Details: Descamps v. United States
on Jun 20, 2013 at 10:51 am
Under federal law, felons are not allowed to possess firearms. When the defendant has previously committed three violent felonies, a statute known as the Armed Career Criminal Act (ACCA) sharply increases the punishment for possessing a firearm. The statute has been difficult to apply because it is not always clear whether convictions under state laws – which vary in their elements, and which may not produce very robust records (for example, if the conviction was the result of a guilty plea) – correspond to “violent felonies.”
For example, Congress has provided that “burglary” is a violent felony, and what Congress had in mind was the traditional, generic definition of burglary: unlawfully entering a building. But state burglary statutes apply to a broader array of circumstances. In California, it is possible to violate the burglary statute even if you do not enter a building unlawfully – so, if you walk into a store lawfully, but then engage in shoplifting, then you can be charged with burglary. But shoplifting isn’t a “violent felony.”
To decide whether a defendant has committed the right kind of burglary (or any other covered offense), courts apply what is known as the “categorical approach.” They look to the elements of generic burglary, and to the elements of the state offense. If the state offense contains all the elements of generic burglary, then the state conviction counts as a violent felony. In some cases, state statutes have multiple clauses – for example, a statute could say, “whoever unlawfully enters into a building or an automobile with intent to commit a crime therein is guilty of burglary.” In those cases, the Supreme Court has endorsed a “modified categorical approach,” which permits courts to consider certain reliable documents to determine whether the defendant was convicted of entering a building (which would be generic burglary), or a car (which would not).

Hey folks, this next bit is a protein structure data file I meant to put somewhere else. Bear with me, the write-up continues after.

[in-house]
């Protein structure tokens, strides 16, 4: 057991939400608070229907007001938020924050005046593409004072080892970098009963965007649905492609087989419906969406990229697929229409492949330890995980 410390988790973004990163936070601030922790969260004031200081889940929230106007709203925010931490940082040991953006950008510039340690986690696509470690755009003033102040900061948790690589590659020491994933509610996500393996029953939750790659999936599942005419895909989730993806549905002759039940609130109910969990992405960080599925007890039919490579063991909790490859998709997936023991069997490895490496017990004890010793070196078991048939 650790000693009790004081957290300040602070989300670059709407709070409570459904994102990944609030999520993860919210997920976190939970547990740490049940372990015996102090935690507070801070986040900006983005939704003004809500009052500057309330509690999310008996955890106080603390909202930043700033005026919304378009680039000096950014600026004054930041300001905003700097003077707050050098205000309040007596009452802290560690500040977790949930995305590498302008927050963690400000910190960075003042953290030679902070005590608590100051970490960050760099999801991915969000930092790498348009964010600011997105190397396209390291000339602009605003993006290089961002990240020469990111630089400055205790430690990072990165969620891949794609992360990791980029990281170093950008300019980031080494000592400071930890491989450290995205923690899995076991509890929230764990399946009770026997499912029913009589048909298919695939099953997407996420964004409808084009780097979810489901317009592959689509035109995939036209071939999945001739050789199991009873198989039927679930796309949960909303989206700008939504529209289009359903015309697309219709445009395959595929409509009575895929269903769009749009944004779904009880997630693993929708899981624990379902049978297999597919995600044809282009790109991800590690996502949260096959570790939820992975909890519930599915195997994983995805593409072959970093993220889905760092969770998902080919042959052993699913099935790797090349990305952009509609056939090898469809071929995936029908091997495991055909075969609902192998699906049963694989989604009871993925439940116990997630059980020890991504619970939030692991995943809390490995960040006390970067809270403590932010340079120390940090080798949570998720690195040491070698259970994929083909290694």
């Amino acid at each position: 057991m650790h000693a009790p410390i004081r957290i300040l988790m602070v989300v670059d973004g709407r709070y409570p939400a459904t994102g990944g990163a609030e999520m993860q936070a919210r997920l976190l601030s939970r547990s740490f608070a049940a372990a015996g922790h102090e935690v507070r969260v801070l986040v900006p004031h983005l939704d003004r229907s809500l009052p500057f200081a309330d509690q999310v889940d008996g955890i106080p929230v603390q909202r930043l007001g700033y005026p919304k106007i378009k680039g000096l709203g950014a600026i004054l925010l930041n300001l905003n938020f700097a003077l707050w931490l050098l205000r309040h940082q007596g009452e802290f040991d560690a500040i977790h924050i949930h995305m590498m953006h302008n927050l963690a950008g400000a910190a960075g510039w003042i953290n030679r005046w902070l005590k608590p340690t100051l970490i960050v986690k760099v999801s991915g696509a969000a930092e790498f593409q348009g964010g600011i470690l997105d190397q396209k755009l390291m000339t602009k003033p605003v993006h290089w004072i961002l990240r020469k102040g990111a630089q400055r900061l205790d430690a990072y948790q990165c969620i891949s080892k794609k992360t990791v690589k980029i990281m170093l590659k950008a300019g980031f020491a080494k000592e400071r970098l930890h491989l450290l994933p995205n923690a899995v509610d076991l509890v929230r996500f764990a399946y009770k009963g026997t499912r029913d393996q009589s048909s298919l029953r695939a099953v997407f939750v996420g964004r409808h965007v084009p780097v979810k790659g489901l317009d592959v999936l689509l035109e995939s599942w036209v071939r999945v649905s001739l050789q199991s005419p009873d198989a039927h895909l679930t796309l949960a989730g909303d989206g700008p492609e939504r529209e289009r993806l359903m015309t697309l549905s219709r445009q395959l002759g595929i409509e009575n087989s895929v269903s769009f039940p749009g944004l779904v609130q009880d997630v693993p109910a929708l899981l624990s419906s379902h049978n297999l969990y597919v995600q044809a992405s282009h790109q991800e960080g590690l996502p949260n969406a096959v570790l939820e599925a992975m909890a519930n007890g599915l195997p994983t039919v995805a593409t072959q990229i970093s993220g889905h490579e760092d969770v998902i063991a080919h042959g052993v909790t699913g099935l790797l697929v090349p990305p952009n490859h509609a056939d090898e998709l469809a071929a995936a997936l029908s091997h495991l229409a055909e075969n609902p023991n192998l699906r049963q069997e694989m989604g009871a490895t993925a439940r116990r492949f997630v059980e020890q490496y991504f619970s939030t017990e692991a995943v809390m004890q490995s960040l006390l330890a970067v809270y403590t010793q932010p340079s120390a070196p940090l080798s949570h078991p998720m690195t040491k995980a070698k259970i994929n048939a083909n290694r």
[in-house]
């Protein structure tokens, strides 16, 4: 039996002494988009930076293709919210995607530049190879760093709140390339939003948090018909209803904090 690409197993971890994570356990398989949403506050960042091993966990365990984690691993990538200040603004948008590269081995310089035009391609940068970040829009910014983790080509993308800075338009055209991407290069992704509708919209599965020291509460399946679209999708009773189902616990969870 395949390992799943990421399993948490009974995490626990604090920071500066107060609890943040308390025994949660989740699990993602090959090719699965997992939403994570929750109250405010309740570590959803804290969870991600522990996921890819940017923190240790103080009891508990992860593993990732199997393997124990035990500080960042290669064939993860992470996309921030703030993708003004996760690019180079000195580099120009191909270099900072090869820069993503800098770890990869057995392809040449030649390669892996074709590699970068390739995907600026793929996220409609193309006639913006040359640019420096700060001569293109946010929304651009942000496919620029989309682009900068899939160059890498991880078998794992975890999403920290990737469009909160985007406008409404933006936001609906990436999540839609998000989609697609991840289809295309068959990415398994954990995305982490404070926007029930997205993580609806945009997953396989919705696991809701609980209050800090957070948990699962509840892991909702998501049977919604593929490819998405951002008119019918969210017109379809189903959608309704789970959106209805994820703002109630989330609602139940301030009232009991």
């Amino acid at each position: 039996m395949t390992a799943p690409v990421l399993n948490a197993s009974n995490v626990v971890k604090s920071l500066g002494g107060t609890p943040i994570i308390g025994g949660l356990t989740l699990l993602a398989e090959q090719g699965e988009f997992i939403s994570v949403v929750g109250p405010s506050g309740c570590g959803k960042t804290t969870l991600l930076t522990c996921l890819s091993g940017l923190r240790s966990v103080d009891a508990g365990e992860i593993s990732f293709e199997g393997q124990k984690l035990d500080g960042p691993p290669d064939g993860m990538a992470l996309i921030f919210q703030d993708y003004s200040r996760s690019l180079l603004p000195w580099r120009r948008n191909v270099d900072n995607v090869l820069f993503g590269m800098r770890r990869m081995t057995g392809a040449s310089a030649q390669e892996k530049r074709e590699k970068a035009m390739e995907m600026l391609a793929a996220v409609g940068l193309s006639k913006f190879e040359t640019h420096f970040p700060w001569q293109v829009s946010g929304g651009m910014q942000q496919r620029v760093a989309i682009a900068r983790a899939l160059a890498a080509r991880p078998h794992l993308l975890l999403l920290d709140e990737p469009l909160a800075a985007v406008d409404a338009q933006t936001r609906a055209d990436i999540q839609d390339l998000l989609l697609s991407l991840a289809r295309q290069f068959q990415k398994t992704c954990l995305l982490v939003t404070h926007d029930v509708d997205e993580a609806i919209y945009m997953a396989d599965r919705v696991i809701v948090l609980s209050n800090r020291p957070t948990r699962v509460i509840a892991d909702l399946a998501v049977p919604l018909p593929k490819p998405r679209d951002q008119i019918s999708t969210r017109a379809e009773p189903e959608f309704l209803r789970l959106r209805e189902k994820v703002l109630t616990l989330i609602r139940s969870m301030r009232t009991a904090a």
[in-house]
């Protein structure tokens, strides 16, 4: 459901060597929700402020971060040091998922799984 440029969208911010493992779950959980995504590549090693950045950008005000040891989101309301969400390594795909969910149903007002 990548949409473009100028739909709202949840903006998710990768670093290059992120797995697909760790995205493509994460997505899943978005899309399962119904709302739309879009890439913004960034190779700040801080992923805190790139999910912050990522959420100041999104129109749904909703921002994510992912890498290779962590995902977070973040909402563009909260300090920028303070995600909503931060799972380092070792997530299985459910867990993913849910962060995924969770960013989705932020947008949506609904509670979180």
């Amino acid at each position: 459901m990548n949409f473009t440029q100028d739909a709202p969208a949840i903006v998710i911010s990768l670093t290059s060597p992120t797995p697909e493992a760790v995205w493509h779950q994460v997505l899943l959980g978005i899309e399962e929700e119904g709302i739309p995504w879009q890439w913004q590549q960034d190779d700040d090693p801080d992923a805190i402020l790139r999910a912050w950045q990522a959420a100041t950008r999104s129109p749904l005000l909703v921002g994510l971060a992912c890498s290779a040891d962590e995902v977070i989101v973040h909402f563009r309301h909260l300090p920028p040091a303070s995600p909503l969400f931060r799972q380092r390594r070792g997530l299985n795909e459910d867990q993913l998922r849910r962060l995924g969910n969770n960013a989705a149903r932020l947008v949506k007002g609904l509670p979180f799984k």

In this case, Matthew Descamps had pleaded guilty to burglary under California law. Unlike state statutes that have multiple clauses, the California statute simply has one indivisible set of elements: it applies whenever somebody enters into certain locations with intent to commit a crime therein. Thus, based on the conviction itself, all we knew is that Descamps had committed state law burglary. We did not know whether his entry had been unlawful, which is a crucial element of “generic” burglary. The question in this case was whether the courts were permitted to look beyond his conviction to find out what sort of conduct he engaged in that gave rise to it, and then to apply the enhanced ACCA sentence if it was shown that he had, in fact, engaged in generic burglary. The lower courts held that the answer was “Yes.” Looking to statements in Descamps’s plea colloquy, they determined that his conviction was for breaking and entering into a grocery store. The district court thus enhanced his sentence under the ACCA, and the Ninth Circuit affirmed.
The Supreme Court disagreed. In an eight-to-one decision by Justice Kagan, the Court held that when a state criminal statute contains but a single set of indivisible elements, the modified categorical approach does not apply. Convictions under such statutes can therefore never constitute predicate offenses for an enhanced sentence under the Armed Career Criminal Act. In the Court’s words: “We know Descamps’ crime of conviction, and it does not correspond to the relevant generic offense. Under our prior decisions, the inquiry is over.” The opinion also contained a detailed criticism of the Ninth Circuit’s contrary reasoning, and a thorough recitation of the law underlying the categorical and modified categorical approaches. Justice Alito penned a solo dissent, arguing that the ACCA should be given a “more practical reading” whereby when it is known that the defendant committed a violent felony, the enhanced penalty applies.